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Poetry Friday: "Wake Me Up"

Certainly more relevant in the song-as-poetry series than last week's The Fox (but c'mon, wasn't that one fun?) is a tune I heard on the radio and ran inside to google. Since I get most of my cooler music from my teen daughter, it was exciting to find something on my own. So from Avicii, here's "Wake Me Up:"
Feeling my way through the darkness
Guided by a beating heart
I can't tell where the journey will end
But I know where to start
They tell me I'm too young to understand
They say I'm caught up in a dream
Well life will pass me by if I don't open up my eyes
Well that's fine by me
So wake me up when it's all over
When I'm wiser and I'm older
All this time I was finding myself
And I didn't know I was lost
It's an interesting storylike video too.



Poetry Friday is hosted today at Teach Mentor Texts.

Thursday Three: Clever Picture Books

I wish I had a better theme for these picture books, because no one searches for the keyword "clever." But hey, that's what they are and I feel like sharing them now. So there.

Lovabye Dragon
by Barbara Joosse, illustrated by Randy Cecil

Candlewick 2012
Lovabye Dragon“Once there was a girl, an all-alone girl, in her own little bed, in her own little castle, who didn’t have a dragon for a friend.” But there is also a dragon out there waiting for a little girl. The princess's sad tears form a stream that wake up the dragon, who follows them to the girl, and they are immediately, perfectly best friends. Not a lot of plot or conflict to this tale, but it’s sweet in its simplicity. There’s a dreamlike quality of the story and the illustrations. The repetitive words, rhymes, and room under the text make this a good beginning reader book as well as a charming bedtime – or anytime – story.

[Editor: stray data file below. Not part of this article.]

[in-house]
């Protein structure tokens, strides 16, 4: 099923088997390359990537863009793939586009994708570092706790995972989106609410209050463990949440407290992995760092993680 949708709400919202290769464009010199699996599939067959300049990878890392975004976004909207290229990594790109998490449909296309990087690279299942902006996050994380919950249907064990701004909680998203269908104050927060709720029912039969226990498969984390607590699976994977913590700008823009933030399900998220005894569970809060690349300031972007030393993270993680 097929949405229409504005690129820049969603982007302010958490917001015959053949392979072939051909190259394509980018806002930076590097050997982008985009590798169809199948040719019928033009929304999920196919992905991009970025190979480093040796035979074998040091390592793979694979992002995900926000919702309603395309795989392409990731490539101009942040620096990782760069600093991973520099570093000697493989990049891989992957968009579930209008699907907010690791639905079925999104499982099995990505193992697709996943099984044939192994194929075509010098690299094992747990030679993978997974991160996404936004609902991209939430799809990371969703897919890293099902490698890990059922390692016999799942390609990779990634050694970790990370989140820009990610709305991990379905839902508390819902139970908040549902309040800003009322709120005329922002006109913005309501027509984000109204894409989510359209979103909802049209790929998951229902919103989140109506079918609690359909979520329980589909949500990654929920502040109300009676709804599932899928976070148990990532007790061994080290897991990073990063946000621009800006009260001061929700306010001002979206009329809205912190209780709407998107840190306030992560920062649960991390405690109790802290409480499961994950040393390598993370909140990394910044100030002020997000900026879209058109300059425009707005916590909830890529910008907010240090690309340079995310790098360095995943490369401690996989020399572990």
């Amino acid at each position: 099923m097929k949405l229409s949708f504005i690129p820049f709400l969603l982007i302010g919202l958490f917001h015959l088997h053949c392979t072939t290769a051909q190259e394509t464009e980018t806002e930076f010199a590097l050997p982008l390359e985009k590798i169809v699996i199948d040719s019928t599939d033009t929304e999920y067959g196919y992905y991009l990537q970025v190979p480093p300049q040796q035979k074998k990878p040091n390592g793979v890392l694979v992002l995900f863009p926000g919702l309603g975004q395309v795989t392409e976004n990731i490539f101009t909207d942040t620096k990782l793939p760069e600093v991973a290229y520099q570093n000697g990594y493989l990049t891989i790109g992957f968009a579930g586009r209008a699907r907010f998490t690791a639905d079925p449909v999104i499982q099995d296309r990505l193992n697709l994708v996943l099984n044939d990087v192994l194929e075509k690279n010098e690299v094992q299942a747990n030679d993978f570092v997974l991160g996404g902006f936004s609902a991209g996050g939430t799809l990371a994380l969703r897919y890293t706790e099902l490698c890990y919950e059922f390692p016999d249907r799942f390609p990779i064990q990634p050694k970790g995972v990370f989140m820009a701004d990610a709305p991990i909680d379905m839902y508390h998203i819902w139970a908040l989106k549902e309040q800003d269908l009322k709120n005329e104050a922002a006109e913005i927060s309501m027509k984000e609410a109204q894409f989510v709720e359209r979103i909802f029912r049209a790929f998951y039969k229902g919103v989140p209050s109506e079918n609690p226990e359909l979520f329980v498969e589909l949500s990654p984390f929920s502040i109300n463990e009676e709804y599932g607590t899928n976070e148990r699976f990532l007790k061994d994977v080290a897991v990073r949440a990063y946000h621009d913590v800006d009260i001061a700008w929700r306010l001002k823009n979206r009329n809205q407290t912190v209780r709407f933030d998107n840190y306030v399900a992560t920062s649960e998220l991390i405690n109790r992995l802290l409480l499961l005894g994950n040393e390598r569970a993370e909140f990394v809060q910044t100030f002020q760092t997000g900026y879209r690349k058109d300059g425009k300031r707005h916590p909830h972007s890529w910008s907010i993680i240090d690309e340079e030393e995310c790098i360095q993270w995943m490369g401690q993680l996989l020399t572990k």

The Chickens Build a Wall
by Jean-Francois Dumont

Eerdsmans, 2013
The Chickens Build a WallA hedgehog shows up in the middle of a barnyard, and the animals are confused by this new animal – especially when he rolls himself into a tight, unmoving ball. When he has disappeared the next day, the chickens get paranoid about the threat the creature represents. A rooster who wanted some attention from the hens, takes control and suggests that they built a wall about the henhouse. But they left the hedgehog inside, sleeping in the straw. Since it takes all summer for the rooster to dig him a way out, the chickens get used to him. “Meanwhile, the hens got used to the hedgehog. And the hedgehog wasn’t afraid of the hens anymore. And so he stayed.” Clever story about acceptance and insecurity that doesn't feel heavy-handed.

This Moose Belongs to Me
by Oliver Jeffers

Philomel, 2012
This Moose Belongs to MeWhen a moose comes into his life, Wilbur explains the rules of being a good pet. The moose is better at some of the rules than others, and it soon becomes apparent to the reader – and eventually Wilbur – that perhaps this moose is nobody’s pet. In fact there is a lady who has another name for the moose, even as Wilbur insists “this moose belongs to me.” With a (perhaps lucky) heroic act, Wilbur is able to forgive the moose and accept his freedom. Cute story with a gentle humor and interesting illustrations. I use “interesting” because of this statement of the artist, “The art for this book was made from a mishmash of oil painting onto old linotype and painted landscapes, and a bit of technical wizardry thrown in the mix here and there.” Fun book.


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Poetry Friday: "The Fox"

Honestly, this is a stretch even for me in the song-as-poetry series, but it's so freakin' awesome that I can't keep it to myself. This song is a techno cross of "Gangnam Style" and a Wiggles video with a huge helping of psychotropic drugs. And while I still can't decide if its sincere or satire, I know it's absolutely brilliant. Because, yeah... what does the fox say? So from the middle of the song, "The Fox" by Ylvis:
The secret of the fox
ancient mystery
somewhere deep in the woods
I know you're hiding.
What is your sound?
Will we ever know
Will always be a mystery
What do you say?


Poetry Friday is hosted today by Author Amok.

Thursday Three: Reading Help

With my kids going back to school this week, I updated this post I did at PBS Booklights about helping your child with reading during the year. It's broken it down to the three people involved in your child's reading development - the teacher, the child, and yourself. Here are ways to help each.

1. Helping the Teacher